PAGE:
Croweaters stand ground

August 10, 2017

The Adelaide Oval scoreboard is as spectacular at the ground as it looks on television.

One of South Australia's greatest football exports and official AFL legend Malcolm Blight has his own statue outside Adelaide Oval.

They are a parochial lot in South Australia.

Quick to find themselves in an argument and boast about Adelaide Oval, I have been told by many a South Australian it is better than the MCG.

I won’t have a bar of that as a Victorian, standing up for our spectacular stadium that has stood the test of time and hosted countless AFL grand finals, Boxing Day Tests as well as an Olympics and Commonwealth Games.

But I have had Adelaide Oval spruiked to me since its refurbishment before its first football match in 2014.

Having heard about it for years, I had my first chance to watch a game on the Sunday, having timed my visit to the City of Churches perfectly as it coincided with Showdown weekend.

The mood around town was pumping.

It seemed the only thing newsworthy in the paper was the big game as a grand final-like build-up ensued.

Nearly two million people have attended the 43 Showdowns, with the record attendance set in round three this year when 53698 fans watch Adelaide earn a 17-point victory.

Unfortunately, the greatest ever margin between the two sides was broken on Sunday as the Crows stormed to a 14-goal win.

It was a pity the weather was abhorrent as an ever poorer game followed suit.

With travelling across the footbridge to cross the River Torrens part of the experience, most huddled under rain jackets while others complained about how cold they were.

The ground lost part of its grandeur when the white stands blended in to the varying greys of the sky.

Regardless, I took the time to visit the statue of AFL legend Malcolm Blight as well North Adelaide’s Barrie Robran, before heading into the the ground for cover.

Without doubt the best part of the arena was the old scoreboard.

It was almost surreal to see the black board with the yellow words that is synonymous with the summer of cricket.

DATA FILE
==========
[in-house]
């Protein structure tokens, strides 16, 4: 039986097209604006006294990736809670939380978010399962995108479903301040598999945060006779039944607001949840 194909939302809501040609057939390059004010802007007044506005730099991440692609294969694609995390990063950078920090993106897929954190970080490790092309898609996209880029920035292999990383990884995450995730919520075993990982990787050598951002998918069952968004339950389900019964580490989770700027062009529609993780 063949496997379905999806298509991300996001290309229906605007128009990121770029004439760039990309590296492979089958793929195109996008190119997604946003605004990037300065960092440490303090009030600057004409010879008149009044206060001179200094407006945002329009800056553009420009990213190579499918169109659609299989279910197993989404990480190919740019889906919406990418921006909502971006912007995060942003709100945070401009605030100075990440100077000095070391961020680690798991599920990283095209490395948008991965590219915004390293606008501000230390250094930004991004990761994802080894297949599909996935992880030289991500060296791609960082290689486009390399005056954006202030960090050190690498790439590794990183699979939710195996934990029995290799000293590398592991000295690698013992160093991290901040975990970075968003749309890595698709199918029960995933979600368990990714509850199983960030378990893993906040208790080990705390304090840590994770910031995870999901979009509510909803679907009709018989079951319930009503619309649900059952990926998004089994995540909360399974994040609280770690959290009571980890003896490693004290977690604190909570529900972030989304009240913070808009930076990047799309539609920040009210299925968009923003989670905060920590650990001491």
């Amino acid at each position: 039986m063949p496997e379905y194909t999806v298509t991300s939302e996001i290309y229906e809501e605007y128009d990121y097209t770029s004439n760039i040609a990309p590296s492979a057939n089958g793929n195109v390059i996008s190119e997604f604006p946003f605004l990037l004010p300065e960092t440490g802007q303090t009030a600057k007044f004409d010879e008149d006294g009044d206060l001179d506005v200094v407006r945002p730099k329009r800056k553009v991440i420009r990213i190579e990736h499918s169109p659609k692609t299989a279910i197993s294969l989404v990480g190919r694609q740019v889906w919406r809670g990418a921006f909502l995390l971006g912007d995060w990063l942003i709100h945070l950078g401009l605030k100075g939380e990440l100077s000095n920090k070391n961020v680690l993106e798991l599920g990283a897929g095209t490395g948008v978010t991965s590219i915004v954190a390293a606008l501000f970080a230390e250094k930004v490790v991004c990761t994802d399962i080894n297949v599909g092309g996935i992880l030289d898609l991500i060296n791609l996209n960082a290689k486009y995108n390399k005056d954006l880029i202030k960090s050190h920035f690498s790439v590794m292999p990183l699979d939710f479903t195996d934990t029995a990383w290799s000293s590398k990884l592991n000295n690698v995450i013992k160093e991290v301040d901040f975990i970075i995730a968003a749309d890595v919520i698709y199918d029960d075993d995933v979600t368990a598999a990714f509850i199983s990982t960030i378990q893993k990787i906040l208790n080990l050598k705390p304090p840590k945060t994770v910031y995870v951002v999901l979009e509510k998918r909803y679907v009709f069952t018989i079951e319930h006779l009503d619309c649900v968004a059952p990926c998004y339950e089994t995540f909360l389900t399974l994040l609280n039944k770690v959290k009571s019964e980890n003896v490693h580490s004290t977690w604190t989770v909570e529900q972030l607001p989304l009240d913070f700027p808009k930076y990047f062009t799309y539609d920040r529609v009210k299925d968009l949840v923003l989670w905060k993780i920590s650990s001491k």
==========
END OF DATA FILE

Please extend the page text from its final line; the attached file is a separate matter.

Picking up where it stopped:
Although 45028 watched Shepparton product Alex Keath’s Crows side dominated the game, the one-sided nature impacted the atmosphere.

The roar the ground had been known for, despite a capacity of just 53500, was absent.

Many people huddled undercover, although credit must go to those who stood on the famous hill under that deluge that hit in the second quarter.

Glimpses of Eddie Betts’ magic was one of the only moments the crowd became audible, giving a glimpse into what would occur if the Showdown was tight.

But as I begin to lose interest in the game, I considered what it would be like to live in a two-team city.

The rivalry would be immense as in the Adelaide Advertiser the following day, all the players were given a ranking in a style normally reserved for grand final.

I can only imagine what a game would look like in September should the Power somehow work their way into fourth for a qualifying final.

I lost my bearings heading out of the ground on Sunday night, calling my South Australian friend for directions detailing that I was standing near a church.

Admittedly that was not the greatest description of a location in Adelaide.

I then said I would head to the shops before returning, only to receive the response that supermarkets close at 5pm on a Sunday in the city.

It just served to show that Shepparton is more of a bustling hub than the capital city.

The following day we made our way to a SANFL museum, in its final week of display.

As a Victorian, sometimes I sometimes forget other states have their own history of football given VFL clubs were the core of the national competition.

I was taken on a tour by Chris Halbert, the wife of Sturt Magarey medallist John.

Having won the equivalent of the Brownlow Medal, South Australians remain proud of the long and illustrious history they had before Adelaide joined the league.

It is still strange to me that the SANFL is local footy for those from Adelaide, where people go to watch Sturt, Norwood or Glenelg play, where in Victoria barely any head to the VFL.

With so many stars part of the SANFL, it is a shame the only time many find out about them is when the AFL inducts them into its Hall of Fame.

Of course sitting on the bus back to the airport, I got the standard ‘‘are you heading back to Mexico?’’ quip from a passenger, which I am pretty sure was a saying that became outdated before I was born.

But I will happily give over the ranking of second best ground in the country to Adelaide Oval, with daylight between the MCG at number one.

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